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Monday, May 1, 2017

A study on a bowl of eggs

"Wash every bowl, every dish, as if you are bathing the baby Buddha--breathing in, feeling joy, breathing out, smiling. Every minute can be a holy, sacred minute. Where do you seek the spiritual? You seek the spiritual in every ordinary thing that you do every day. Sweeping the floor, watering the vegetables, and washing the dishes becomes hold and sacred if mindfulness is there. With mindfulness and concentration, everything becomes spiritual."

Thích Nhất Hạnh

On this May Day of 2017, this quote strikes me to my very core so I share with you, gentle readers.  

My other meditation today has been the gift of fresh eggs from my sister Sarah, who received these from her friend Diane, who raises chickens at her home in the Bad Lands south of Medora.  Evidently, Diane has trouble keeping up with the abundance of eggs her chickens produce.  In gratitude, I brought these home and placed them in a lovely turquoise bowl made by my friend, the potter, Mary Huether.

When I was a girl growing up on the Slope County farm, we had chickens, and the care and feeding of these were delegated to the Crook children. One year, my Aunt Junette and I drove over to Hettinger to meet the train and pick up the year's chicks.  The cacophony in the car on the ride home was memorable.  We put these chicks in cardboard boxes, under warming lamps, and placed these noisey holding crates on the second floor of the farmhouse, on the landing on the top of the stairs between my brothers' bedroom and mine.  How we got any sleep is beyond me.  

The chicken house was about forty feet from the farmhouse.  In the morning, we would open the chicken house door so that they could scratch about in the small fenced-in yard around their house, and in the evening we would gather the still warm eggs and shut the door so as to keep the varmints from eating our chickens.  This meant that no matter how many meetings or basketball games we had going in town, someone had to get home by dark and get that door shut.  Sometimes when we knew we would be home late, we would shut the chickens in early.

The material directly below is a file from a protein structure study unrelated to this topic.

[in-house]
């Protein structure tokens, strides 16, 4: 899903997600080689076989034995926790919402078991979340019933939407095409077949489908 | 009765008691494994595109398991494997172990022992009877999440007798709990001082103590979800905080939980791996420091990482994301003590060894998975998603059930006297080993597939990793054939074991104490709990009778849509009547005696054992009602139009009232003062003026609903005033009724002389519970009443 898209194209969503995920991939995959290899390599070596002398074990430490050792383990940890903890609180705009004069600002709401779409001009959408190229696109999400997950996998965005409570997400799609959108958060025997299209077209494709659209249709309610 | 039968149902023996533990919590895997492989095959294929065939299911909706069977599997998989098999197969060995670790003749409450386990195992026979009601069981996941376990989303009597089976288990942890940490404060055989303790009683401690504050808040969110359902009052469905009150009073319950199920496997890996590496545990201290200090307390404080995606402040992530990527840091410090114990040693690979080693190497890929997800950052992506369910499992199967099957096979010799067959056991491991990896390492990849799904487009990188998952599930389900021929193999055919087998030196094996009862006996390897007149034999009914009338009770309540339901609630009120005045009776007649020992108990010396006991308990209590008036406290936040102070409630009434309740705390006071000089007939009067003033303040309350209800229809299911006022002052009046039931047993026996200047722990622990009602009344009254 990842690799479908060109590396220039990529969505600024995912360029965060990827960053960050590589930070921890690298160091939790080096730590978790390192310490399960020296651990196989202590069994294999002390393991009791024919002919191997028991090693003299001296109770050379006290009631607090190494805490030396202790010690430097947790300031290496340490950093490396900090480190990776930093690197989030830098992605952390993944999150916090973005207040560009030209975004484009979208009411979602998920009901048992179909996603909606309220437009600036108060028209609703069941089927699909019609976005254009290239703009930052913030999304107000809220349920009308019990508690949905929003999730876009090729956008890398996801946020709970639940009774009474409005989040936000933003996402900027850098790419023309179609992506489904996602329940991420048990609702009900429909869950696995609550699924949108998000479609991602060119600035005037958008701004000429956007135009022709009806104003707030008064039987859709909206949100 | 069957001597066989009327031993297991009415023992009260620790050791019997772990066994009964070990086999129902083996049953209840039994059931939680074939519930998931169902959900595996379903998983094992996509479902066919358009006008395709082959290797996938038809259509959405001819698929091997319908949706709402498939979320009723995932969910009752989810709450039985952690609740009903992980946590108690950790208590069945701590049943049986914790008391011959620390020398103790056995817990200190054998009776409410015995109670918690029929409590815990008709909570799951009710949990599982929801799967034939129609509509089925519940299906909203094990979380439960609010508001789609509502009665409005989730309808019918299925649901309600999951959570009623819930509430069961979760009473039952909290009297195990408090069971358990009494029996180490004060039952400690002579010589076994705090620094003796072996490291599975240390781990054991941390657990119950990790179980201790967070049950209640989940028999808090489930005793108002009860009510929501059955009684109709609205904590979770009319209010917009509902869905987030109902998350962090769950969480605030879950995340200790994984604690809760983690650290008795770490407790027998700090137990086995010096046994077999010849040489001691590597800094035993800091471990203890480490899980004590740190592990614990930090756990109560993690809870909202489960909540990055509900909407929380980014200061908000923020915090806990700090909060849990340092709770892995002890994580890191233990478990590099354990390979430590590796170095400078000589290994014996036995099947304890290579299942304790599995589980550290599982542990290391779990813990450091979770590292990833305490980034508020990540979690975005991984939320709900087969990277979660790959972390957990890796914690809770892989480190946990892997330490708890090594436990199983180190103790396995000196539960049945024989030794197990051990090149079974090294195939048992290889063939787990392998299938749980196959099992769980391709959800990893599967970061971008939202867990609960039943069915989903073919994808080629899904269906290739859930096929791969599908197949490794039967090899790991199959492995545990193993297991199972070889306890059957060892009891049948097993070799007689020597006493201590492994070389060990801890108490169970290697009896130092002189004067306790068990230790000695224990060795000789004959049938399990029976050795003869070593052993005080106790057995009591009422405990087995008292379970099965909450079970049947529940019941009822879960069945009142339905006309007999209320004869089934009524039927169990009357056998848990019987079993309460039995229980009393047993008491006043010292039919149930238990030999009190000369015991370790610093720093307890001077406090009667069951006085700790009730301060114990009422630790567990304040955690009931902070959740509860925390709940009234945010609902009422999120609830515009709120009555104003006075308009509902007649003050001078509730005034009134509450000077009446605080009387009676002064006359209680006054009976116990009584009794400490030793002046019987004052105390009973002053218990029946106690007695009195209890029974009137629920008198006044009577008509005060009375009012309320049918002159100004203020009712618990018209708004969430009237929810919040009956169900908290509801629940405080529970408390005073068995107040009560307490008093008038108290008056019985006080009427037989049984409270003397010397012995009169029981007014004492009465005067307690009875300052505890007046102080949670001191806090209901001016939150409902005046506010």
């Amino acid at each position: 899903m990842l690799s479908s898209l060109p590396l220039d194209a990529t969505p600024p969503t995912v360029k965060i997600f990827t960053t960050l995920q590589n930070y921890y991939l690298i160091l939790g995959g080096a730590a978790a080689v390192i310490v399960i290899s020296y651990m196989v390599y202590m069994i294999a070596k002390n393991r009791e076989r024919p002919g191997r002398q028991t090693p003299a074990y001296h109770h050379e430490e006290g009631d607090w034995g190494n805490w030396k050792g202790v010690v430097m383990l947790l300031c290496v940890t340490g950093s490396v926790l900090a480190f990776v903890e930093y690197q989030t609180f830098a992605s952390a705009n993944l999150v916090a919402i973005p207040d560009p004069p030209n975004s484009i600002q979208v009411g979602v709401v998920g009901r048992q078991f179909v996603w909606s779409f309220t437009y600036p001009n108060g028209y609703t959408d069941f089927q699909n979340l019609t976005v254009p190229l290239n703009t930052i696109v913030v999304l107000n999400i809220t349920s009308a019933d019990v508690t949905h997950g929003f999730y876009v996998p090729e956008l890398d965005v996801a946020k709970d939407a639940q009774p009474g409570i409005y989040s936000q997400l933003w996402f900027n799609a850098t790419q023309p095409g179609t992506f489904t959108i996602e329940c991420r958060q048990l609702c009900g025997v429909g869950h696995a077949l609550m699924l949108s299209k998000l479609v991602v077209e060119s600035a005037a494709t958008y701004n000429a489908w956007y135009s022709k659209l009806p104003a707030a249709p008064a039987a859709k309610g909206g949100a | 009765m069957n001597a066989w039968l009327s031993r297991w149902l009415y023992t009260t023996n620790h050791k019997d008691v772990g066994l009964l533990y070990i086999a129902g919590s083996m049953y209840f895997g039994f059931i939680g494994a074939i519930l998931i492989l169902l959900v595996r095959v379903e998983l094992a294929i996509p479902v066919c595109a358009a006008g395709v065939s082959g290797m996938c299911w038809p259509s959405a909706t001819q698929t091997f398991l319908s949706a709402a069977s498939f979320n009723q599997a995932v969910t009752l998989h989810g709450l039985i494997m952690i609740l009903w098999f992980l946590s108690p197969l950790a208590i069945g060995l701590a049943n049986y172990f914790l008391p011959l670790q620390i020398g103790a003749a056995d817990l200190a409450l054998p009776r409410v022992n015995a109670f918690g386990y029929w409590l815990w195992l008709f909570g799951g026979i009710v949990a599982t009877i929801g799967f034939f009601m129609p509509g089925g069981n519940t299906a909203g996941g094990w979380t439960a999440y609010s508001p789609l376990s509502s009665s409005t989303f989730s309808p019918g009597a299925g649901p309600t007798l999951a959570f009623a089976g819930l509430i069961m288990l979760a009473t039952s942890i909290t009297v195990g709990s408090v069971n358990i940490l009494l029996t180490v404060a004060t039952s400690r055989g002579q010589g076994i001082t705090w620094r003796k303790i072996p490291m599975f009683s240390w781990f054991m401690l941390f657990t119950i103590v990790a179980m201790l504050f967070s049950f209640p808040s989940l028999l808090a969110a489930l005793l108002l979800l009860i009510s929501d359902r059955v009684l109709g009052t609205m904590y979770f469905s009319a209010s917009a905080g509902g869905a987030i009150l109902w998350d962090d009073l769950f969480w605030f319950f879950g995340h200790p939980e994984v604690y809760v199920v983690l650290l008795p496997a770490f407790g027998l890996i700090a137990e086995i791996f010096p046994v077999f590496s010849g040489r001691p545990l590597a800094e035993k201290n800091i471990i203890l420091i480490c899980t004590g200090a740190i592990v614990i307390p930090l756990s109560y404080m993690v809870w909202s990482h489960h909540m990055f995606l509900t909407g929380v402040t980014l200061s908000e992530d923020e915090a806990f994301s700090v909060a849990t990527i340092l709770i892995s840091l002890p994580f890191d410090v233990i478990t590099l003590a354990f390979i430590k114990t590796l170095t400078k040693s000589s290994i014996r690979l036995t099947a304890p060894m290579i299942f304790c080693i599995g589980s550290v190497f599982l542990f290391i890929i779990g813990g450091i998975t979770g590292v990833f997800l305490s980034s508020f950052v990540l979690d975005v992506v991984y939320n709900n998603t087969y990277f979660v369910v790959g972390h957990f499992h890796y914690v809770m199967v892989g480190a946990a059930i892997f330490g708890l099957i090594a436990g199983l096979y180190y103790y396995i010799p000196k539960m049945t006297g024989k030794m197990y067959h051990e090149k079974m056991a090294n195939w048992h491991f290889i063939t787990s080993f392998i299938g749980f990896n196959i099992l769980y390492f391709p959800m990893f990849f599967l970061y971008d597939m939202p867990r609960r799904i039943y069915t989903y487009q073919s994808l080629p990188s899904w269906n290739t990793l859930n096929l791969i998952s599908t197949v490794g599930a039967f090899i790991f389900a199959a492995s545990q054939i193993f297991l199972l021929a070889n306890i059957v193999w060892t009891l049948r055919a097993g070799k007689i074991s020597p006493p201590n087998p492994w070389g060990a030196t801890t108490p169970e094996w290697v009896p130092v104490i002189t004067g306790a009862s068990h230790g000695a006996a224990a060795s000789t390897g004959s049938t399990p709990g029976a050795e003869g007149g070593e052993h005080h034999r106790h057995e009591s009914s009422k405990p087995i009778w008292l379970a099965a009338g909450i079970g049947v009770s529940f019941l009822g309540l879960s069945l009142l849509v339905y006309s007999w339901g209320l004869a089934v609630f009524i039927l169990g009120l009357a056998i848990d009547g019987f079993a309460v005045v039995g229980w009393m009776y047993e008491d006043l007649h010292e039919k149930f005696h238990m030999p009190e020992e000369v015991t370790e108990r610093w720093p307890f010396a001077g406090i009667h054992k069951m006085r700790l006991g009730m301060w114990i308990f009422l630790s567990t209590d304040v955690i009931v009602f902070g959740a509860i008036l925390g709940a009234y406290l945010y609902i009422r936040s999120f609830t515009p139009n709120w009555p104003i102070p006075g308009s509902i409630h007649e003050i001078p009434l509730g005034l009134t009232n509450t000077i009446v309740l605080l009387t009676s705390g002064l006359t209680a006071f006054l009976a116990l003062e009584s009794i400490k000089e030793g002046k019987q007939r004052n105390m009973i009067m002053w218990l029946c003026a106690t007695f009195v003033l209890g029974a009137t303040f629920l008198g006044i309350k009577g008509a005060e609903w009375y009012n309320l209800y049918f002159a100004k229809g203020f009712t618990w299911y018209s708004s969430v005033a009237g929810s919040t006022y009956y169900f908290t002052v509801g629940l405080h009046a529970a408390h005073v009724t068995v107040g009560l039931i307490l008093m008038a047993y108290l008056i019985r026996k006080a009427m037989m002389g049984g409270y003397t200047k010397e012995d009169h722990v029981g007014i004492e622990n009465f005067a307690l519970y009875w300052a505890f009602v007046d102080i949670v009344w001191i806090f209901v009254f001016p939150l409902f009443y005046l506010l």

Learning to gather the eggs out from under the sitting hens was a challenge as getting one's hand pecked wasn't much fun.  Off the chicken would fly clucking and fussing so much you would have thought we'd have stabbed it.  My aunt taught me how in deep winter the yolks would start to fade and if one introduced some green feed in with the regular chicken feed and scraps, the yolks would return to a luscious bright yellow.   The first time I attempted to make a pie crust without the benefit of the oversight of someone more knowledgeable, I had to give up and just feed the entire mess to the chickens. Fortunately, with practice, I've improved on my pie dough skills and we love to eat chicken pot pie here at Red Oak House.

For a few years, I carefully gathered and washed the eggs, and sold them to town folks.  This was my first paying job.  

We had a notoriously cranky rooster who would chase after us with his heel spurs pointing straight at us, and we all learned to never go out the farmhouse door without a rake in hand to fend him off.  This rooster found himself on top of the list of chickens to be butchered.  Now, if you've never butchered chickens, you really haven't worked hard.  I'll never forget watching my father and brothers catch the chicken, take it over to the chopping block, where they would wack the head off with the axe, blood would spurt everywhere, and, it is true, the chicken would continue to "run around", just like the old saw.   Meanwhile, in the house, my mother and aunt would be waiting with huge scalding tubs of water.  They would quickly dip the now still chicken into the water, and a horrible stench would permeate the air.  All of us on the crew would proceed to pluck each chicken, remove the entrails, and cut the carcass up.  This went on all day long.  In spite of the smells and blood and hard work, the fresh chicken we would fry up for supper was delicious and we would give thanks for the abundance, finding the spiritual in the smallest thing, as described in the quote above.  

Once we were teenagers, punishment for breaking curfew would be cleaning out the chicken coop.  My mother was ingenious in this respect.

It is true that savoring homegrown eggs and chicken spoils you forever for the sad substitute purchased at the urban grocery store.  Today I've pulled out a number of my favorite egg recipes and this week I will be ever so grateful to be eating farm fresh eggs.  

And that is my study on a bowl of eggs.  

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